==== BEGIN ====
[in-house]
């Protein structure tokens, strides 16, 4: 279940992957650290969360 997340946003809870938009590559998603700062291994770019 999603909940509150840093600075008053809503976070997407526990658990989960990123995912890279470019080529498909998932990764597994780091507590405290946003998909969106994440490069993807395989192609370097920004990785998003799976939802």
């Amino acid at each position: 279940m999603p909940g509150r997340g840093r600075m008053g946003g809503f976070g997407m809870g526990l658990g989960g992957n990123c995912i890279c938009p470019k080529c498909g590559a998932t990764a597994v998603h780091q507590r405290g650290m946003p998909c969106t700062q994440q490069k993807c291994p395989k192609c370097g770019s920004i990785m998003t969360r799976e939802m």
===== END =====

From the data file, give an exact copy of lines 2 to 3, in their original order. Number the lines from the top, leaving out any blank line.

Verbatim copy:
């Protein structure tokens, strides 16, 4: 279940992957650290969360 997340946003809870938009590559998603700062291994770019 999603909940509150840093600075008053809503976070997407526990658990989960990123995912890279470019080529498909998932990764597994780091507590405290946003998909969106994440490069993807395989192609370097920004990785998003799976939802």
């Amino acid at each position: 279940m999603p909940g509150r997340g840093r600075m008053g946003g809503f976070g997407m809870g526990l658990g989960g992957n990123c995912i890279c938009p470019k080529c498909g590559a998932t990764a597994v998603h780091q507590r405290g650290m946003p998909c969106t700062q994440q490069k993807c291994p395989k192609c370097g770019s920004i990785m998003t969360r799976e939802m």